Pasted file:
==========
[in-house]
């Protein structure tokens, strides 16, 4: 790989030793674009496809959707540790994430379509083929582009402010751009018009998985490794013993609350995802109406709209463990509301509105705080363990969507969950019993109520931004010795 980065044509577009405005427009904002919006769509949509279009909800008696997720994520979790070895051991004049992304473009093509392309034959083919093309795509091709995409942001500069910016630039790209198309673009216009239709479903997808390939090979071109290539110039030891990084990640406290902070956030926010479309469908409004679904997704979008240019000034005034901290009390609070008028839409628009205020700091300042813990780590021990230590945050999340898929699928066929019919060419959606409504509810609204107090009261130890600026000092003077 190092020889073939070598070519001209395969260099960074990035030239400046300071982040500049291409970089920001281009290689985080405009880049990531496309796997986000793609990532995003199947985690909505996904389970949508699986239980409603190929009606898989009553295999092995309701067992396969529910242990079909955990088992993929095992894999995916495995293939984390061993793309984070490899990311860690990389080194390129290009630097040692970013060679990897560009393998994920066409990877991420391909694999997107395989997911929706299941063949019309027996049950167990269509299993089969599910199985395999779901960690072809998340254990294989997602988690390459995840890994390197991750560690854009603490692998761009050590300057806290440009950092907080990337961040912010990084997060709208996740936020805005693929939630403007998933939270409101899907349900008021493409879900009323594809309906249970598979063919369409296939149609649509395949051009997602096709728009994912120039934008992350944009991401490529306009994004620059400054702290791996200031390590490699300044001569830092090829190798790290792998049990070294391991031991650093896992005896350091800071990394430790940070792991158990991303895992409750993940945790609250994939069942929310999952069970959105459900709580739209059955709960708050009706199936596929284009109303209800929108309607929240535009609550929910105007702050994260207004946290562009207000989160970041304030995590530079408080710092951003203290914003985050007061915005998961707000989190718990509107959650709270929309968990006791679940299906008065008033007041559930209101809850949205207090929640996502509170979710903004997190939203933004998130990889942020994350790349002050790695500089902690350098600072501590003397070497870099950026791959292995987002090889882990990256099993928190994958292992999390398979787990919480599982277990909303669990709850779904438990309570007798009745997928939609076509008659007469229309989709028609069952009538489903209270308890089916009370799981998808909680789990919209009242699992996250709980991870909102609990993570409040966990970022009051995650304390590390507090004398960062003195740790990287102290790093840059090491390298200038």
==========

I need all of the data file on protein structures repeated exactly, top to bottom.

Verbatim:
[in-house]
């Protein structure tokens, strides 16, 4: 790989030793674009496809959707540790994430379509083929582009402010751009018009998985490794013993609350995802109406709209463990509301509105705080363990969507969950019993109520931004010795 980065044509577009405005427009904002919006769509949509279009909800008696997720994520979790070895051991004049992304473009093509392309034959083919093309795509091709995409942001500069910016630039790209198309673009216009239709479903997808390939090979071109290539110039030891990084990640406290902070956030926010479309469908409004679904997704979008240019000034005034901290009390609070008028839409628009205020700091300042813990780590021990230590945050999340898929699928066929019919060419959606409504509810609204107090009261130890600026000092003077 190092020889073939070598070519001209395969260099960074990035030239400046300071982040500049291409970089920001281009290689985080405009880049990531496309796997986000793609990532995003199947985690909505996904389970949508699986239980409603190929009606898989009553295999092995309701067992396969529910242990079909955990088992993929095992894999995916495995293939984390061993793309984070490899990311860690990389080194390129290009630097040692970013060679990897560009393998994920066409990877991420391909694999997107395989997911929706299941063949019309027996049950167990269509299993089969599910199985395999779901960690072809998340254990294989997602988690390459995840890994390197991750560690854009603490692998761009050590300057806290440009950092907080990337961040912010990084997060709208996740936020805005693929939630403007998933939270409101899907349900008021493409879900009323594809309906249970598979063919369409296939149609649509395949051009997602096709728009994912120039934008992350944009991401490529306009994004620059400054702290791996200031390590490699300044001569830092090829190798790290792998049990070294391991031991650093896992005896350091800071990394430790940070792991158990991303895992409750993940945790609250994939069942929310999952069970959105459900709580739209059955709960708050009706199936596929284009109303209800929108309607929240535009609550929910105007702050994260207004946290562009207000989160970041304030995590530079408080710092951003203290914003985050007061915005998961707000989190718990509107959650709270929309968990006791679940299906008065008033007041559930209101809850949205207090929640996502509170979710903004997190939203933004998130990889942020994350790349002050790695500089902690350098600072501590003397070497870099950026791959292995987002090889882990990256099993928190994958292992999390398979787990919480599982277990909303669990709850779904438990309570007798009745997928939609076509008659007469229309989709028609069952009538489903209270308890089916009370799981998808909680789990919209009242699992996250709980991870909102609990993570409040966990970022009051995650304390590390507090004398960062003195740790990287102290790093840059090491390298200038």